Paternal Mental Health: Why Is It Relevant?

Sheehan D. Fisher*

*Corresponding author for this work

Research output: Contribution to journalReview articlepeer-review

46 Scopus citations


Father’s mental health is an emerging area of interest that is beginning to be recognized in research, and to a lesser extent in clinical practice and society. Fathers are part of a parenting dyad with 2 partners who are responsible for their children’s emotional development. Similar to mothers, the risk for mental health problems increases once a male becomes a father, but there is limited research examining this issue. The purpose of this review is to present the available literature on father’s mental health and its effect on child emotional health through various mechanisms. In general, father’s mental health was found to be related to increased child internalizing and externalizing behaviors, but each disorder had different risk factors, and a unique effect on parenting behaviors and the child’s emotional health. The most developed paternal mental health literature is focused on depression. However, key conceptual and methodological problems exist that may limit our understanding of paternal depression. Additionally, the focus on paternal depression may not accurately represent the largest risk for paternal psychopathology and the resultant child mental health outcomes because men have an increased likelihood of displaying externalizing behaviors. Implications for research, clinical practice, and policy are discussed.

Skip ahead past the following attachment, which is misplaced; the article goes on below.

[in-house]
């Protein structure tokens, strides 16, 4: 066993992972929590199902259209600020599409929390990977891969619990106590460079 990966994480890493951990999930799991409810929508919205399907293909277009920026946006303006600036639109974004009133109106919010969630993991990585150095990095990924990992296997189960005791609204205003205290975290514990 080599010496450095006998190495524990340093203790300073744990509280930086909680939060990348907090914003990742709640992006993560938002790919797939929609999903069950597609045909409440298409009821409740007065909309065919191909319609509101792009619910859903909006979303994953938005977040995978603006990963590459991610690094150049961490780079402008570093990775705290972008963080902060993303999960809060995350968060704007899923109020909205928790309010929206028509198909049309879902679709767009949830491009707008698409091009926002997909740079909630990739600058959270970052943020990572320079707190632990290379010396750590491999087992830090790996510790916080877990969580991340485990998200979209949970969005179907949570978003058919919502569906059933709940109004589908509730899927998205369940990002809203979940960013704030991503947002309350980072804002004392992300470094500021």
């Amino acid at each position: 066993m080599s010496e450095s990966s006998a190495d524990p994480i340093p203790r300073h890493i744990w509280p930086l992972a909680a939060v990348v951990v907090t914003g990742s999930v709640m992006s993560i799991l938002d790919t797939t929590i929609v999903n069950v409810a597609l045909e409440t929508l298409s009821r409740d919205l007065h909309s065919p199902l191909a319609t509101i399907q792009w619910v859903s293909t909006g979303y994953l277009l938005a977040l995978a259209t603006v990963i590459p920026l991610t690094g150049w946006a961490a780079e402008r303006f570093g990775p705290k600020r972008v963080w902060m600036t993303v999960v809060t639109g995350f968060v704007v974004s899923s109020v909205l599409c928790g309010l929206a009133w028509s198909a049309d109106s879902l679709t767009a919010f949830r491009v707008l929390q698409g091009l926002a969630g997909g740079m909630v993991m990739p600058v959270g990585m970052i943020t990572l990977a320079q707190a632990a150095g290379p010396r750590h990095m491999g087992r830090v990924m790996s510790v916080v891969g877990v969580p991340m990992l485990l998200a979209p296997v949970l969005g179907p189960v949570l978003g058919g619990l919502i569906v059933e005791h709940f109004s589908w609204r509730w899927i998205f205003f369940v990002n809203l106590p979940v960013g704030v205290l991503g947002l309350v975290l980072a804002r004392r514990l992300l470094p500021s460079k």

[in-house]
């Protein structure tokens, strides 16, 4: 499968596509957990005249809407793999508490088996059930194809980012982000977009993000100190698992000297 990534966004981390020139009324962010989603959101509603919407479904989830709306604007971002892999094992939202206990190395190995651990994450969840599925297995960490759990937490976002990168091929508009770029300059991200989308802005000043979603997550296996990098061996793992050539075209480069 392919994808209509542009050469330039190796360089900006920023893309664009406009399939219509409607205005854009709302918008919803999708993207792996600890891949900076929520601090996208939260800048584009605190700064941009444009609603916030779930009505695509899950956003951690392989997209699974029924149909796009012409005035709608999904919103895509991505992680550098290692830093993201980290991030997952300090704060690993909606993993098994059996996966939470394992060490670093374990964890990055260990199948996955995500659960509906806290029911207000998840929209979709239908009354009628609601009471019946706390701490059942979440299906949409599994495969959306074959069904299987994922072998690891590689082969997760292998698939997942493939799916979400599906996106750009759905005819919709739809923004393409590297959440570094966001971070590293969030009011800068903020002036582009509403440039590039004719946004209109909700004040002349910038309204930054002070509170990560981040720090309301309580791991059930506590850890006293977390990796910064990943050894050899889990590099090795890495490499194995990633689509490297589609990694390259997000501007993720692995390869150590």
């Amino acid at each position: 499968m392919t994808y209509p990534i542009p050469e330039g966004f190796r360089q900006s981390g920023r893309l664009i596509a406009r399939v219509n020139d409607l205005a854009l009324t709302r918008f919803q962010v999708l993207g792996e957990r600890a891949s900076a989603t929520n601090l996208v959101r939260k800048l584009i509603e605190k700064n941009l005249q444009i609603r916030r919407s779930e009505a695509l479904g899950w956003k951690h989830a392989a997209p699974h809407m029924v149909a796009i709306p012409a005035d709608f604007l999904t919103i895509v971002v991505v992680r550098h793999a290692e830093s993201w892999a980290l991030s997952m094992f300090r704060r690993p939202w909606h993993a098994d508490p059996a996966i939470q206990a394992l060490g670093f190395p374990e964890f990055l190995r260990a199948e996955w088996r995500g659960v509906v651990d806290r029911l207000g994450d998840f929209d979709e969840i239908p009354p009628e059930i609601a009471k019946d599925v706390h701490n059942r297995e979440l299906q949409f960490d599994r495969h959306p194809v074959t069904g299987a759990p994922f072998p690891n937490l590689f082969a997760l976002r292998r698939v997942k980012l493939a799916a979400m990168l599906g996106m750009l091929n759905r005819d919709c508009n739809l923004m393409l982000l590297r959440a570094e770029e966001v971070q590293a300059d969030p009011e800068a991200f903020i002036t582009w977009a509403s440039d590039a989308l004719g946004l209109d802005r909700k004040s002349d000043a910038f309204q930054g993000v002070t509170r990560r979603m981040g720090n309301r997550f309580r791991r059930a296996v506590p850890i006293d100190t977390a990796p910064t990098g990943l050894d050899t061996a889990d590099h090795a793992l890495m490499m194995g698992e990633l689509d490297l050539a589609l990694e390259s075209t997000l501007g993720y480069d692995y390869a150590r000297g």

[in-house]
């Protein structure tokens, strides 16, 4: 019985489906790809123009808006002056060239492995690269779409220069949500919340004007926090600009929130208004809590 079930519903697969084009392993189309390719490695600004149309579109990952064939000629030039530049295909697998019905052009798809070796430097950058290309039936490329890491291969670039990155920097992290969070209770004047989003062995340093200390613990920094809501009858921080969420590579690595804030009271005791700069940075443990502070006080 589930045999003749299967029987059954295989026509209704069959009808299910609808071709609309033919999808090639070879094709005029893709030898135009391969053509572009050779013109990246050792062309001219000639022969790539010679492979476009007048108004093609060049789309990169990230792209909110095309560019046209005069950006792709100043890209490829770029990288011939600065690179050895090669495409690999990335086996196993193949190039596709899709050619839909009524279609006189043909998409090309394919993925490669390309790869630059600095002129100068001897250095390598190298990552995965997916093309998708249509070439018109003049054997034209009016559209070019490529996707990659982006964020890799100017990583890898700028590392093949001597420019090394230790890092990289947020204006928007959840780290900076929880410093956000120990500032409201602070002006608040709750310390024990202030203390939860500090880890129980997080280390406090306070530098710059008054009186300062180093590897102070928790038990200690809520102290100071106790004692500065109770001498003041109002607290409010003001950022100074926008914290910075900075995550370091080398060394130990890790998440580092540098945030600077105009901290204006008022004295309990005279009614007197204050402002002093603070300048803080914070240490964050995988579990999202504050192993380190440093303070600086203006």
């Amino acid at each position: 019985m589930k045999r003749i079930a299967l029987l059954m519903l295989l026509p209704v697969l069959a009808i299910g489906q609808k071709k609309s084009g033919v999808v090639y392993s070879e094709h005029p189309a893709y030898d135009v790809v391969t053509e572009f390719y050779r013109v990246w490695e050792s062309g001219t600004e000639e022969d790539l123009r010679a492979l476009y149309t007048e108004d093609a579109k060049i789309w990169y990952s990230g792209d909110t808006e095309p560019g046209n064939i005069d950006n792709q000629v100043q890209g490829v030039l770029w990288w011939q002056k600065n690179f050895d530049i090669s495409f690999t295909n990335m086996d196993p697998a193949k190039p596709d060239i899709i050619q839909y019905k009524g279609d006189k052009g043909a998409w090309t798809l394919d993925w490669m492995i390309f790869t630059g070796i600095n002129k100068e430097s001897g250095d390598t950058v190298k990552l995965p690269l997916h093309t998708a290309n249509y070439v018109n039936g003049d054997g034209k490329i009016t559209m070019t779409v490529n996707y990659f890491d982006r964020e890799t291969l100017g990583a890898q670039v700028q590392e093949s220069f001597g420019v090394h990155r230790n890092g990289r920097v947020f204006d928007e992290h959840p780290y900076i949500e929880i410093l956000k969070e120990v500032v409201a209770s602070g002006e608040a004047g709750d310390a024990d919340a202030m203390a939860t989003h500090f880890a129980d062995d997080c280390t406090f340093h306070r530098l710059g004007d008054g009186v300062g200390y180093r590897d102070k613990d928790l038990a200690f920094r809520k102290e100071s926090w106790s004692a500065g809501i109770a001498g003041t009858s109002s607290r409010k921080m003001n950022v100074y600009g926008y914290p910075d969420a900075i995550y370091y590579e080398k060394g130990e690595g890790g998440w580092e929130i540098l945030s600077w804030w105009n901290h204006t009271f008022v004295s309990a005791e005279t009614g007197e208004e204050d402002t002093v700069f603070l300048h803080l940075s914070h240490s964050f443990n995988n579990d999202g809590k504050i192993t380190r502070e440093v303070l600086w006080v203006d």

Original languageEnglish (US)
Pages (from-to)200-211
Number of pages12
JournalAmerican Journal of Lifestyle Medicine
Issue number3
StatePublished - May 2017


  • child behavior
  • fathers
  • mental health
  • parenting

ASJC Scopus subject areas

  • Medicine (miscellaneous)
  • Health Policy
  • Public Health, Environmental and Occupational Health


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